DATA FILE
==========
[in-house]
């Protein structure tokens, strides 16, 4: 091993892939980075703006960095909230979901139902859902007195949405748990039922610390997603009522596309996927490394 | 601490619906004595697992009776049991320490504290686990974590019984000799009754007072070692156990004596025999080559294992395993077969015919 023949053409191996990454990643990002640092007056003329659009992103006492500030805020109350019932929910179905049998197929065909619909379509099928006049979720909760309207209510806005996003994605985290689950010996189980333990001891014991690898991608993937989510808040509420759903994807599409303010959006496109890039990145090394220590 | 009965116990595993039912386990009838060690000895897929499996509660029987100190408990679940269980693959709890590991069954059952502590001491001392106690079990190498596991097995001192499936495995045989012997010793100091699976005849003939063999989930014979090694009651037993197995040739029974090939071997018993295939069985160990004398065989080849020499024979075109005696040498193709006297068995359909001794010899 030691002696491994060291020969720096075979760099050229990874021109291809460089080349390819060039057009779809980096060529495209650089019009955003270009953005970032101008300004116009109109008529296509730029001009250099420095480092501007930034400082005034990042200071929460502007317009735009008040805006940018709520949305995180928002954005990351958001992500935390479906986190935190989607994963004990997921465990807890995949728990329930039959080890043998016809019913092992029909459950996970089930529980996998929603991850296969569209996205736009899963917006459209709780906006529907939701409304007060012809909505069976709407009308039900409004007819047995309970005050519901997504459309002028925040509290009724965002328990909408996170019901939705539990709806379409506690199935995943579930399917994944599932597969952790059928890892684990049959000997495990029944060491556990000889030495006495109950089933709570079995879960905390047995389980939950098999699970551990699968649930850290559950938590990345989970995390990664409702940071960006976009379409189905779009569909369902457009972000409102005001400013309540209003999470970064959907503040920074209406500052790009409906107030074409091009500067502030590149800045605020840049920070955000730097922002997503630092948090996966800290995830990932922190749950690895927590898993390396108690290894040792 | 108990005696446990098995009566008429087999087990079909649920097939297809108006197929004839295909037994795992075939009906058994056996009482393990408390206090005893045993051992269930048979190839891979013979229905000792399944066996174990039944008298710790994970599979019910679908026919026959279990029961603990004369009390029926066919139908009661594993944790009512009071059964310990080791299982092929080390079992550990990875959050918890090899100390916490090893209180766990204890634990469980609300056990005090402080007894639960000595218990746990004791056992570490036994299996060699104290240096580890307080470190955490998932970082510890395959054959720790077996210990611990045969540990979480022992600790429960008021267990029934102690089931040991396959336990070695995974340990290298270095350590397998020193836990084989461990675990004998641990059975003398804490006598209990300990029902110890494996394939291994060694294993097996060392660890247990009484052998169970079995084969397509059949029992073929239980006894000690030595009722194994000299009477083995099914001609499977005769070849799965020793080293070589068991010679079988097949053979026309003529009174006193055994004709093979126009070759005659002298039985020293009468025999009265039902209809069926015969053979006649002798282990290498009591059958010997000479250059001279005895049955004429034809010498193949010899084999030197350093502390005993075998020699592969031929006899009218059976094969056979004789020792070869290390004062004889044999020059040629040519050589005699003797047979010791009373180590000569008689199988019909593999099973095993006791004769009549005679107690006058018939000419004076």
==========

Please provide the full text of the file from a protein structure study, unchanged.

[in-house]
């Protein structure tokens, strides 16, 4: 091993892939980075703006960095909230979901139902859902007195949405748990039922610390997603009522596309996927490394 | 601490619906004595697992009776049991320490504290686990974590019984000799009754007072070692156990004596025999080559294992395993077969015919 023949053409191996990454990643990002640092007056003329659009992103006492500030805020109350019932929910179905049998197929065909619909379509099928006049979720909760309207209510806005996003994605985290689950010996189980333990001891014991690898991608993937989510808040509420759903994807599409303010959006496109890039990145090394220590 | 009965116990595993039912386990009838060690000895897929499996509660029987100190408990679940269980693959709890590991069954059952502590001491001392106690079990190498596991097995001192499936495995045989012997010793100091699976005849003939063999989930014979090694009651037993197995040739029974090939071997018993295939069985160990004398065989080849020499024979075109005696040498193709006297068995359909001794010899 030691002696491994060291020969720096075979760099050229990874021109291809460089080349390819060039057009779809980096060529495209650089019009955003270009953005970032101008300004116009109109008529296509730029001009250099420095480092501007930034400082005034990042200071929460502007317009735009008040805006940018709520949305995180928002954005990351958001992500935390479906986190935190989607994963004990997921465990807890995949728990329930039959080890043998016809019913092992029909459950996970089930529980996998929603991850296969569209996205736009899963917006459209709780906006529907939701409304007060012809909505069976709407009308039900409004007819047995309970005050519901997504459309002028925040509290009724965002328990909408996170019901939705539990709806379409506690199935995943579930399917994944599932597969952790059928890892684990049959000997495990029944060491556990000889030495006495109950089933709570079995879960905390047995389980939950098999699970551990699968649930850290559950938590990345989970995390990664409702940071960006976009379409189905779009569909369902457009972000409102005001400013309540209003999470970064959907503040920074209406500052790009409906107030074409091009500067502030590149800045605020840049920070955000730097922002997503630092948090996966800290995830990932922190749950690895927590898993390396108690290894040792 | 108990005696446990098995009566008429087999087990079909649920097939297809108006197929004839295909037994795992075939009906058994056996009482393990408390206090005893045993051992269930048979190839891979013979229905000792399944066996174990039944008298710790994970599979019910679908026919026959279990029961603990004369009390029926066919139908009661594993944790009512009071059964310990080791299982092929080390079992550990990875959050918890090899100390916490090893209180766990204890634990469980609300056990005090402080007894639960000595218990746990004791056992570490036994299996060699104290240096580890307080470190955490998932970082510890395959054959720790077996210990611990045969540990979480022992600790429960008021267990029934102690089931040991396959336990070695995974340990290298270095350590397998020193836990084989461990675990004998641990059975003398804490006598209990300990029902110890494996394939291994060694294993097996060392660890247990009484052998169970079995084969397509059949029992073929239980006894000690030595009722194994000299009477083995099914001609499977005769070849799965020793080293070589068991010679079988097949053979026309003529009174006193055994004709093979126009070759005659002298039985020293009468025999009265039902209809069926015969053979006649002798282990290498009591059958010997000479250059001279005895049955004429034809010498193949010899084999030197350093502390005993075998020699592969031929006899009218059976094969056979004789020792070869290390004062004889044999020059040629040519050589005699003797047979010791009373180590000569008689199988019909593999099973095993006791004769009549005679107690006058018939000419004076």